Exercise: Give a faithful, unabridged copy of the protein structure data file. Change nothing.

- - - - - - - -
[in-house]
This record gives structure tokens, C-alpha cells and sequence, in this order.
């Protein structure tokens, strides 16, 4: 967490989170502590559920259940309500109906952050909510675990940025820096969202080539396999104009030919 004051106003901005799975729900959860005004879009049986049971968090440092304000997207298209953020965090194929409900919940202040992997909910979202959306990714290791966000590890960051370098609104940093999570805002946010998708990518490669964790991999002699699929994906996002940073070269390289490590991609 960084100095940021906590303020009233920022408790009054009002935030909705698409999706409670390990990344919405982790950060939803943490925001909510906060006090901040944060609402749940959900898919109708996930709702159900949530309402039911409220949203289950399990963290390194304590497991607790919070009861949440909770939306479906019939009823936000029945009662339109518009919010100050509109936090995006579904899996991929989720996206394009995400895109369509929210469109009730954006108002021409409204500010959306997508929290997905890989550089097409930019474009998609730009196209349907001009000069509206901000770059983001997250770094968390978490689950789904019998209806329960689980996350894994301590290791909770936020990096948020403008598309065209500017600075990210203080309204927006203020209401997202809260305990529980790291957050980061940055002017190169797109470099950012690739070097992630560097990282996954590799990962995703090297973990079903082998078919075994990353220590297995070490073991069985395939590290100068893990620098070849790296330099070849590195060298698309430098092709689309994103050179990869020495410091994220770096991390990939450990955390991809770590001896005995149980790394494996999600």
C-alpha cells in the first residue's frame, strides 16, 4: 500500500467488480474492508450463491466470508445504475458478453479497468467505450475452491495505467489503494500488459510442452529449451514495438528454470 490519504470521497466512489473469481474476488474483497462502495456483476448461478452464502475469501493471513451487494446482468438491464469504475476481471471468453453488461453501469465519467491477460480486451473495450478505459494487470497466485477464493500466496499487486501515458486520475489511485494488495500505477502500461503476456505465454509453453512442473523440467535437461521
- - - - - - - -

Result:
[in-house]
This record gives structure tokens, C-alpha cells and sequence, in this order.
């Protein structure tokens, strides 16, 4: 967490989170502590559920259940309500109906952050909510675990940025820096969202080539396999104009030919 004051106003901005799975729900959860005004879009049986049971968090440092304000997207298209953020965090194929409900919940202040992997909910979202959306990714290791966000590890960051370098609104940093999570805002946010998708990518490669964790991999002699699929994906996002940073070269390289490590991609 960084100095940021906590303020009233920022408790009054009002935030909705698409999706409670390990990344919405982790950060939803943490925001909510906060006090901040944060609402749940959900898919109708996930709702159900949530309402039911409220949203289950399990963290390194304590497991607790919070009861949440909770939306479906019939009823936000029945009662339109518009919010100050509109936090995006579904899996991929989720996206394009995400895109369509929210469109009730954006108002021409409204500010959306997508929290997905890989550089097409930019474009998609730009196209349907001009000069509206901000770059983001997250770094968390978490689950789904019998209806329960689980996350894994301590290791909770936020990096948020403008598309065209500017600075990210203080309204927006203020209401997202809260305990529980790291957050980061940055002017190169797109470099950012690739070097992630560097990282996954590799990962995703090297973990079903082998078919075994990353220590297995070490073991069985395939590290100068893990620098070849790296330099070849590195060298698309430098092709689309994103050179990869020495410091994220770096991390990939450990955390991809770590001896005995149980790394494996999600």
C-alpha cells in the first residue's frame, strides 16, 4: 500500500467488480474492508450463491466470508445504475458478453479497468467505450475452491495505467489503494500488459510442452529449451514495438528454470 490519504470521497466512489473469481474476488474483497462502495456483476448461478452464502475469501493471513451487494446482468438491464469504475476481471471468453453488461453501469465519467491477460480486451473495450478505459494487470497466485477464493500466496499487486501515458486520475489511485494488495500505477502500461503476456505465454509453453512442473523440467535437461521